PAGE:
The 400-Word Review: American Hustle
By Sean Collier
December 24, 2013

Have you ever gotten a manicure this good? I think not!

Part of the central absurdity in American Hustle, David O. Russell’s fictionalized account of the FBI’s already wacky ABSCAM operation in the late 1970s, is in the film’s obsessive devotion to the look and style of that decade.

The characters are lovingly clothed in the absurdist outposts of period fashion, from the tiny curlers in Bradley Cooper’s hair to the ruffled shirts meant to conceal Christian Bale’s working-class beer gut. The furniture, the makeup, the decor — all are rendered as lovingly as the museum pieces in a 19th-century romance, in all their tacky glory.

Fortunately, our cast can keep up with the clothes. Bale stars as a Irving Rosenfeld, small-time conman who gets in hot water with the feds when his schemes with faux-accented mistress Sydney Prosser (Amy Adams) get a little elaborate. Rather than throw the pair in jail, over-eager newbie FBI agent Richie DiMaso (Cooper) enlists them to expose the corruption permeating various levels of public service, centering on the earnest mayor of Camden, N.J. (Jeremy Renner).

Meanwhile, DiMaso’s boss (Louis C.K.) is annoyed by the whole business, Rosenfeld’s wife (Jennifer Lawrence, in the best performance of her career to date) wants attention and excitement, and a notorious mob boss — the actor is uncredited and left out of the marketing, but you can probably get it right on the first guess — is flying in from Florida for a cut of the action.

Russell knows that allowing that list of performers to pinball off of one another is entertainment enough, and is frequently happy to allow them to proceed unfettered. His screenplay (co-written with Eric Warren Singer) lays procedural beats onto an easy farce; he’s cribbing notes from television drama to great effect, knowing that an easy, familiar format will move the story along while his performers can go to town.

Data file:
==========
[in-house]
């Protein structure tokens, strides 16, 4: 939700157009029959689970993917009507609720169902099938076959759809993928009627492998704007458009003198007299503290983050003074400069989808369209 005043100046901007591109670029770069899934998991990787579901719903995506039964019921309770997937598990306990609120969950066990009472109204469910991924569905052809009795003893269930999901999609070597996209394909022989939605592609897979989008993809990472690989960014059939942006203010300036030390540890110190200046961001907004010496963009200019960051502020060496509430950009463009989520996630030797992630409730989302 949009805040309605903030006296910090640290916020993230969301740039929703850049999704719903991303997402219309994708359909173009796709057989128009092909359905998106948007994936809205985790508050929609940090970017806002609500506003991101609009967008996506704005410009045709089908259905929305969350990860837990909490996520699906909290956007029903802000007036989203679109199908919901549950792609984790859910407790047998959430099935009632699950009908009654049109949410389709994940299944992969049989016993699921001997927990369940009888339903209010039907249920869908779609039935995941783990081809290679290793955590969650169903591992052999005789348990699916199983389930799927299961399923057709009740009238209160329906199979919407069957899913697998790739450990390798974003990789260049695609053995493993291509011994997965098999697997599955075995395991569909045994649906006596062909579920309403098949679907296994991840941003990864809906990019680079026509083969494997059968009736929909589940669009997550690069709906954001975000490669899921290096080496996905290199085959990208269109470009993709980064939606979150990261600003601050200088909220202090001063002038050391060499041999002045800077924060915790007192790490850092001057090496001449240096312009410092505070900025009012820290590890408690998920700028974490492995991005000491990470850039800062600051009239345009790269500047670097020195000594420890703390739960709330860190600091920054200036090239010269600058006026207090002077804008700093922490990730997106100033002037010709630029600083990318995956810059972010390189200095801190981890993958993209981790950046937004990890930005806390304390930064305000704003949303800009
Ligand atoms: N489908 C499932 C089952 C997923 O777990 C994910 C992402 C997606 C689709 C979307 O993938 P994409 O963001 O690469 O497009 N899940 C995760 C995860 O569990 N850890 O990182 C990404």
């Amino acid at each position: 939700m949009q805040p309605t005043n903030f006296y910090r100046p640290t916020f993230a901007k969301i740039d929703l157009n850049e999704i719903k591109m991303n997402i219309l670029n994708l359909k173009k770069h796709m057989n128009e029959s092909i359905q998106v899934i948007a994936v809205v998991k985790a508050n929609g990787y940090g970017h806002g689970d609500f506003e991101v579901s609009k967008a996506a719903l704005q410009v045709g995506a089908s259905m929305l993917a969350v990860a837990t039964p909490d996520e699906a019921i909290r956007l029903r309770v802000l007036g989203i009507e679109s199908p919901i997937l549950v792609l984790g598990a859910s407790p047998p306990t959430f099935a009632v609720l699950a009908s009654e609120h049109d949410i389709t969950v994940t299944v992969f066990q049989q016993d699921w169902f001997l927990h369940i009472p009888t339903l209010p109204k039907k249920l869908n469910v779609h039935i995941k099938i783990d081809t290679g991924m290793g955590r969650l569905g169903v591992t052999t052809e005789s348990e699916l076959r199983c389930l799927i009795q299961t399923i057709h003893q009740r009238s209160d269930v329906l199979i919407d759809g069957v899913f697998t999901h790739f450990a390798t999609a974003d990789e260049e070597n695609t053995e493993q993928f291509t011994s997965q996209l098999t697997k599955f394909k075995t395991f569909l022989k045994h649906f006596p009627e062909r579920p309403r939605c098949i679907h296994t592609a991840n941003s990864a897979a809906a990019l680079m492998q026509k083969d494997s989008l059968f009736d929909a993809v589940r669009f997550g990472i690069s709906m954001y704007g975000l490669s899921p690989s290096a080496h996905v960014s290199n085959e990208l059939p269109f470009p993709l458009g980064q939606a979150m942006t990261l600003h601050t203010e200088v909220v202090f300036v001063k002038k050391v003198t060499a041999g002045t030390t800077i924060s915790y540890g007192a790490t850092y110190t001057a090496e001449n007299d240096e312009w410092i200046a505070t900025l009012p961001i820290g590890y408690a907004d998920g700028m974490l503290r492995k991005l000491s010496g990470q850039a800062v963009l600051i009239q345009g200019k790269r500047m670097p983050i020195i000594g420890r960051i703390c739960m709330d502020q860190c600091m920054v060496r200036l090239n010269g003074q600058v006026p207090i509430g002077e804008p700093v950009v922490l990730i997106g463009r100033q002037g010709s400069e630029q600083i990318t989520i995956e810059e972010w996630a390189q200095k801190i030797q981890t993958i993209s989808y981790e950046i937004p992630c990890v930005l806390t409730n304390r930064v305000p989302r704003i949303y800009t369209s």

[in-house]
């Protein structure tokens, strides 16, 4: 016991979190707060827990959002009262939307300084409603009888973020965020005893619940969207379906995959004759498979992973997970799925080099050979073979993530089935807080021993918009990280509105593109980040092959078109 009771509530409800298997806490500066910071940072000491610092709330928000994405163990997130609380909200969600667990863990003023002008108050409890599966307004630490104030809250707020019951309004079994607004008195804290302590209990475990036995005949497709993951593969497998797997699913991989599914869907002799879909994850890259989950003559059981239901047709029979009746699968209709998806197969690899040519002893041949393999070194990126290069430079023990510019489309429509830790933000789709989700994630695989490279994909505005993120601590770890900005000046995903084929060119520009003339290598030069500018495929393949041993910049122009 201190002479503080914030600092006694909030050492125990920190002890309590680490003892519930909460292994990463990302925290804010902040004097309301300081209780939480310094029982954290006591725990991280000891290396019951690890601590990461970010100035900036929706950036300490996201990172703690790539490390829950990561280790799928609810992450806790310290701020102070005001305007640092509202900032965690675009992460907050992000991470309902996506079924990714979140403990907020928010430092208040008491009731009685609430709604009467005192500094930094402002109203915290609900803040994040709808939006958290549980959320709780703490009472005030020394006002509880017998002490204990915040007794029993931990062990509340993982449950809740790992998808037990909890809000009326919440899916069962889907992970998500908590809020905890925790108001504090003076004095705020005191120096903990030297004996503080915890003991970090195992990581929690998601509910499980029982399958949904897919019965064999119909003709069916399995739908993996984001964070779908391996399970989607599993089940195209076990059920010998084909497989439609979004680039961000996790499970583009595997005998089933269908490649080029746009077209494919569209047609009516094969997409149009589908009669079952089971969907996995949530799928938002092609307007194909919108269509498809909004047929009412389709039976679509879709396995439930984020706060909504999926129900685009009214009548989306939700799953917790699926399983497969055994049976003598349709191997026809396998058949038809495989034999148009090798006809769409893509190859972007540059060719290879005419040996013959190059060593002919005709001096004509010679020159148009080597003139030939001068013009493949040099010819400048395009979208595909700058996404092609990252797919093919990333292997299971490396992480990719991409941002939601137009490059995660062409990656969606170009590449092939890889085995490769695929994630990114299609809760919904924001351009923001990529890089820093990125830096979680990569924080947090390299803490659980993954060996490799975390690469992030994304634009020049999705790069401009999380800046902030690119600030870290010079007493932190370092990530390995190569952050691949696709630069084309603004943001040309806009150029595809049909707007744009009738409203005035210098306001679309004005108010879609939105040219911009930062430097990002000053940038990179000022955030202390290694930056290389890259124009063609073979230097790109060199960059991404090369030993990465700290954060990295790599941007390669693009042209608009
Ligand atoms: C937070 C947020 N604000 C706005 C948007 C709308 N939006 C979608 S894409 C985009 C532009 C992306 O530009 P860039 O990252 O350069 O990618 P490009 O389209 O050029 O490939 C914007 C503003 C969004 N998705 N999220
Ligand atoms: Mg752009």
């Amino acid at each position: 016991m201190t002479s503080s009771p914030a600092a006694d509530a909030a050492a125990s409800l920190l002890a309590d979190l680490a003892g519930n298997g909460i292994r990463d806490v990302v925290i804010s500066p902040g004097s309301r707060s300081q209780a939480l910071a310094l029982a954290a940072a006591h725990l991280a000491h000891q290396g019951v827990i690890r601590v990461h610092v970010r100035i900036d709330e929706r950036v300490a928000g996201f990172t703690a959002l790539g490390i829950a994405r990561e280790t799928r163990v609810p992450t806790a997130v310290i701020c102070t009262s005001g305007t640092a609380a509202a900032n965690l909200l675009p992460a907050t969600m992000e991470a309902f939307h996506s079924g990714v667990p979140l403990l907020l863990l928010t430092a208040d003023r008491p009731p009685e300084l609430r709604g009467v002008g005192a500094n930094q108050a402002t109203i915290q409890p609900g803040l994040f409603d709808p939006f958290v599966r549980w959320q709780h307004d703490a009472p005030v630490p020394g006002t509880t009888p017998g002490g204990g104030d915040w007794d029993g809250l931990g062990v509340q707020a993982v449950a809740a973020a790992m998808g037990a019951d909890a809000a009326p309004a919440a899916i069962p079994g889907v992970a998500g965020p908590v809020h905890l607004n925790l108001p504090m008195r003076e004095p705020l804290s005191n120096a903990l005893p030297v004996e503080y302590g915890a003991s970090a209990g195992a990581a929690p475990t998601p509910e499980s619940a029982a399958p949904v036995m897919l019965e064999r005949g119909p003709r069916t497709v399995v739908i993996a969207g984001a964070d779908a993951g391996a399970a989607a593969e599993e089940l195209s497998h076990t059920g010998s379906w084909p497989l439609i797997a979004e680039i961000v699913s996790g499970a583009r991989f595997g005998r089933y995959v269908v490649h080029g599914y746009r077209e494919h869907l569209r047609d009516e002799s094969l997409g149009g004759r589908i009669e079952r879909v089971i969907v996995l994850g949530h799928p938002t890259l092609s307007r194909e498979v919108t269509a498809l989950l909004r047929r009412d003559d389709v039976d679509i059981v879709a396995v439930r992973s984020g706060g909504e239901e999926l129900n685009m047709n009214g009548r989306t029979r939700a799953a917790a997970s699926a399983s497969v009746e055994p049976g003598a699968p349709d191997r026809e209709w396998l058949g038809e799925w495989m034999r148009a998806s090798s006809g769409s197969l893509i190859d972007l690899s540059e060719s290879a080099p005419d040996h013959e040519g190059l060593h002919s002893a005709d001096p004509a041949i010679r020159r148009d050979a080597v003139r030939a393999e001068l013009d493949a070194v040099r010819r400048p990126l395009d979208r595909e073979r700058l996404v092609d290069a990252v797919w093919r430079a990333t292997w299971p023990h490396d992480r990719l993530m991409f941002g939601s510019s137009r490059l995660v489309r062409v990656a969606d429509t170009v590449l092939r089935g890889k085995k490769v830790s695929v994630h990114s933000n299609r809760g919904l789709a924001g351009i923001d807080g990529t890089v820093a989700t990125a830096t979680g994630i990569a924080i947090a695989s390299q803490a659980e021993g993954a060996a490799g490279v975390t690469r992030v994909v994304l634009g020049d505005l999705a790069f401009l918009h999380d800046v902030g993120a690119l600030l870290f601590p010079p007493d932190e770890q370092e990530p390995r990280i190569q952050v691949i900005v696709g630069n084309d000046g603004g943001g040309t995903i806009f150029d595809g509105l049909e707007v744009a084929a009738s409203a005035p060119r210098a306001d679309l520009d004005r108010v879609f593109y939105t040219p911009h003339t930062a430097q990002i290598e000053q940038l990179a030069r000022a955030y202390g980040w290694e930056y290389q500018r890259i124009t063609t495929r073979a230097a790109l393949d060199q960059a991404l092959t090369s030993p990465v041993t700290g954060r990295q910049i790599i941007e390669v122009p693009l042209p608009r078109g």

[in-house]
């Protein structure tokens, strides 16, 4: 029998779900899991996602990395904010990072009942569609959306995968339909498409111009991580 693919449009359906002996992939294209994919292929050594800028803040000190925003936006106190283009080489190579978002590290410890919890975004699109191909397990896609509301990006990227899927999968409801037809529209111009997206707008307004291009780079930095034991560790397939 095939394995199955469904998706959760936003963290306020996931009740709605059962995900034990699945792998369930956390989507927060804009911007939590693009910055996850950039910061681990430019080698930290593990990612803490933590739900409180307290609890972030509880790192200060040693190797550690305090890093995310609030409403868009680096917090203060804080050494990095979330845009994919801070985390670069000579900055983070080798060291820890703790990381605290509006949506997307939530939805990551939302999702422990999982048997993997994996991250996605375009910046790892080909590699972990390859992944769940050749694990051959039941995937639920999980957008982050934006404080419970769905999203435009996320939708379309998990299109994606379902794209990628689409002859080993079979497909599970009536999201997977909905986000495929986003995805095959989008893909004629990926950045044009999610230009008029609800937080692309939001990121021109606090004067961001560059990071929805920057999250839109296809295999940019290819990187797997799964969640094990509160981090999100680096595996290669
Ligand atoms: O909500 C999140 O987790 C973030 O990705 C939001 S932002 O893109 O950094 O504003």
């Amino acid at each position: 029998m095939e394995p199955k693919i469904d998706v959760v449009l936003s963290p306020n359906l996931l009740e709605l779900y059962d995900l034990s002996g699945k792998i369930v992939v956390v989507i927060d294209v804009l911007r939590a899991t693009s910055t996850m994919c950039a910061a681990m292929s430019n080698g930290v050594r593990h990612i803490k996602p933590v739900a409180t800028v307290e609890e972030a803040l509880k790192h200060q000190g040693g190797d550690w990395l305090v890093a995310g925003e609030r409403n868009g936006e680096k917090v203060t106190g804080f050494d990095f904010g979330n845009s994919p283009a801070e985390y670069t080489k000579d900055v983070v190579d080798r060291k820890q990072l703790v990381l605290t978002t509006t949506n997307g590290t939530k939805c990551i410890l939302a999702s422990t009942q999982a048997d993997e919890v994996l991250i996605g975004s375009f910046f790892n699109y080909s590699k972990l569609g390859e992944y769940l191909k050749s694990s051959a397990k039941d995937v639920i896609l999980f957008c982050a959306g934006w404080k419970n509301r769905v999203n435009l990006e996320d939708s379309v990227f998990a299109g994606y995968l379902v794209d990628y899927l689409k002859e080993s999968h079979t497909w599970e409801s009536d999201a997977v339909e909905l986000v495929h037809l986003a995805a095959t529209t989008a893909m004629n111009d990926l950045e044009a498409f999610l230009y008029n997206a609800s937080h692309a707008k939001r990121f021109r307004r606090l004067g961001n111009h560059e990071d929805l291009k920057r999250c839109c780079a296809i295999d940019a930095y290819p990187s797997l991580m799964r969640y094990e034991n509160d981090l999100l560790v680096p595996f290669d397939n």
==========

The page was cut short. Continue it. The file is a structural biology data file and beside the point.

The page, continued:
There’s some subtle commentary floating below the surface about abuses of power and Machiavellian politics; fundamentally, DiMaso’s operation is about scoring headlines rather than doing right by the world, and one gets the sense that New Jersey would’ve been a better place if this particular round of backroom deals hadn’t been meddled with. (Whether or not that’s to be seen as Russell’s take on the real-world story is up to the viewer.) Even without that layer, though, American Hustle is a brilliant piece of actor-focused filmmaking, and easily among the year’s best pictures.

My Rating: 10/10
Overall Rating on 91/100 (Seal of Approval Recipient)

Sean Collier is the Associate Editor of Pittsburgh Magazine and a member of the Broadcast Film Critics Association. Read more from Sean at